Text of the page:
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Roster Review: Wide Receivers

105556.jpg breaks down the Redskins' roster position-by-position and identifies potential need areas. Up next: wide receivers.

The Redskins started to infuse some youth into their wide receivers corps in 2009.

Since 2005, Santana Moss has been the Redskins' No. 1 receiver, leading the club with 349 receptions in that span, and he is showing no signs of slowing down.

Last year, Moss led the Redskins with 70 catches for 902 yards. He also caught three touchdown passes.

His best individual performance came in a loss to Detroit in Week 3 when he tied a career mark with 10 catches and set a career high with 178 receiving yards.

He caught a 57-yard touchdown pass in the Detroit, and a week later he added a 59-yard touchdown catch in a win over Tampa Bay.

While Moss remained productive, the Redskins looked to 2008 second-round draft pick Devin Thomas to emerge on offense.

Thomas claimed a starting job midseason and showed flashes of promise, catching 25 passes for 325 yards and three touchdowns.

His best game was against the eventual Super Bowl champion New Orleans Saints. He posted seven receptions for 100 yards and two touchdowns, all career highs.

His 29-yard reception a week later at Oakland marked the fifth consecutive game in which he caught a pass of 25 yards or more.


Thomas also flashed on kick returns. He had 20 returns for a 22.0-yard average, with a long of 39 yards.

Malcolm Kelly, another 2008 second-round draft pick, opened last season as the starter opposite Moss.

He was slow to make an impact, catching just six passes in the Redskins' first four games. He was removed from the starting lineup so that he could continue to refine his route-running, coaches said.

Kelly earned another start in the Redskins' season finale in San Diego and he had his best game as a pro. He caught five passes for 109 yards, including an 84-yard catch-and-run to help set up a touchdown.

Antwaan Randle El, in his fourth year with the Redskins, saw increased action in the slot in 2009.

No matter his role, Randle El remained productive.

The 8-year veteran was second on the club in receptions, catching 50 passes for 530 yards.

Randle El also served as the Redskins' primary punt returner. He struggled most of the season, averaging just 5.2 yards per return, and split time with Moss and DeAngelo Hall in the role.

Marko Mitchell was the star of 2009 preseason, leading the Redskins in receptions with 11 catches for 113 yards and three touchdowns.

Once the regular season started, Mitchell was relegated to a reserve role, barely seeing the field as he continued to adjust to the NFL game.

He saw action late in the season and finished his rookie campaign with four catches for 32 yards.

Anthony Armstrong and James Robinson were Redskins practice squad wide receivers in 2009.

Armstrong was with the Miami Dolphins in 2008 and also spent time with the Dallas Desperados of the Arena Football League earlier in his career.

Robinson, a rookie last year, had practice squad stints with the Dolphins and Cleveland Browns before joining the Redskins.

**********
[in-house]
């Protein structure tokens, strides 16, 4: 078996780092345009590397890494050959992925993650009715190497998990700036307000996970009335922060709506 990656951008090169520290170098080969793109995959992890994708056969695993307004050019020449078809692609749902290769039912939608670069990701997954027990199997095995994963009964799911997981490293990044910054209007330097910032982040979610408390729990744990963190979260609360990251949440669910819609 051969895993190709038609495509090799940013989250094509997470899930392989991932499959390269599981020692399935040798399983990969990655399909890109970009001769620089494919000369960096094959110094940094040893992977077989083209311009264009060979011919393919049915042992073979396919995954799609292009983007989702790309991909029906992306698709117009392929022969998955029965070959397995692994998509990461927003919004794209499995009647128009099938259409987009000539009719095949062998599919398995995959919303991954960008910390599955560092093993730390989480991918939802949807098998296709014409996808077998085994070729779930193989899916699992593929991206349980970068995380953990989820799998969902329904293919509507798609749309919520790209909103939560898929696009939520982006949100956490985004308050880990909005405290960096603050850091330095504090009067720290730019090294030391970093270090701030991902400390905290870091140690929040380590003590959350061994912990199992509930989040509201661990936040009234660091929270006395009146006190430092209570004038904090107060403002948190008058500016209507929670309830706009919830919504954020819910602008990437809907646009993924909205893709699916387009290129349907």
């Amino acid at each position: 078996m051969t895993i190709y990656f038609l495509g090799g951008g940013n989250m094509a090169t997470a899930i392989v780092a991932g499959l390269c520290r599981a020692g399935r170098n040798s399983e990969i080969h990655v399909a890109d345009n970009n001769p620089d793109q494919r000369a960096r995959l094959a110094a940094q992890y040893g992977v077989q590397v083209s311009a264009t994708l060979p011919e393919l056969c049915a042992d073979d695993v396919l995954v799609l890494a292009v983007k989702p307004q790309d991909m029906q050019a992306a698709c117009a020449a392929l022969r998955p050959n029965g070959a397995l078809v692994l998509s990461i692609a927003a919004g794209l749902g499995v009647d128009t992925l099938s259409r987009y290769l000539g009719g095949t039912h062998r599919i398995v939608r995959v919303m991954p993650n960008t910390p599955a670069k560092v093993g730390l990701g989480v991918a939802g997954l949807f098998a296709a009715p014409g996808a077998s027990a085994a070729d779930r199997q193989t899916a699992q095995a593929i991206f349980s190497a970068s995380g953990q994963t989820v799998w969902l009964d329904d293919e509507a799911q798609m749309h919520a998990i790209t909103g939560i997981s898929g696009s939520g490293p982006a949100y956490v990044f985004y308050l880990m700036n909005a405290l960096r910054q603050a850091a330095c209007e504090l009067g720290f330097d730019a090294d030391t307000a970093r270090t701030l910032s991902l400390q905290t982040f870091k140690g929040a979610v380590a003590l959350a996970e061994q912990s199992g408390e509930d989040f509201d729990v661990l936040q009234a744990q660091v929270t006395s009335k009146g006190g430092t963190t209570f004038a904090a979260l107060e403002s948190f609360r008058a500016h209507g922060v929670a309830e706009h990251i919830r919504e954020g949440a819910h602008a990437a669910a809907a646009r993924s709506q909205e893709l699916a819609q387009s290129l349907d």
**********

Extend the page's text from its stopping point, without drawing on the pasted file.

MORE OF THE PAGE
Positional Analysis

Offenses run by head coach Mike Shanahan have produced some dynamic receivers in Denver through the years, including Rod Smith, Eddie McCaffrey, Brandon Marshall and Eddie Royal.

And Shanahan's son Kyle, the Redskins' new offensive coordinator, helped Andre Johnson become one of the game's elite receivers with the Houston Texans.

Clearly wide receiver is an important position in their offenses.

The Redskins would appear to have a solid foundation of wide receivers.

Moss continued to provide a deep threat while Randle El proved he could excel in the slot.

Thomas and Kelly showed signs of progress in their second NFL seasons.

And Mitchell is a young prospect with a lot of promise, too.

With Moss and Randle El both turning 31 this year, the Redskins could look to add another receiver or two in free agency, a trade or the draft.

The Redskins have more pressing needs on offense, but wide receiver is a position to watch this offseason.

Three NFL Wide Receivers Eligible for Free Agency

As of Feb. 18, 2010; names listed are in no particular order

-- Antonio Bryant, Tampa Bay Buccaneers: Bryant is 28 years old and emerged as a dominant receiver in 2008 when he posted 83 catches for 1,258 yards and seven touchdowns. He has played for four NFL teams in eight seasons.

-- Kevin Walter, Houston Texans: Walter, 28, was coached by Kyle Shanahan in Houston the last four years. His best season was in 2008 when he logged 60 catches for 899 yards and eight touchdowns.

-- Nate Burleson, Seattle Seahawks: Burleson, 28, rebounded from an injury plagued 2008 season to post 63 catches for 812 yards and three touchdowns last year.


Three Wide Receivers Available In NFL Draft

As of Feb. 18, 2010; names listed are in no particular order

-- Dez Bryant, Oklahoma State: The 6-2, 220-pound Bryant had a huge sophomore season catching 87 passes for 1,480 yards and 19 touchdowns. He was suspended by the NCAA for violating a rule after he met with former NFL player (and former Redskin) Deion Sanders.

-- Arrelious Benn, Illinois: Benn is a local product--he grew up in Washington, D.C., and attended Dunbar High School. At Illinois, the 6-2, 220-pounder grabbed 159 passes and seven touchdowns in three seasons.

-- Golden Tate, Notre Dame: At 5-11 and 195 pounds, Tate is in the mold of Santana Moss. His last two years at Notre Dame, he posted 151 catches for 2,546 yards and 25 touchdowns.

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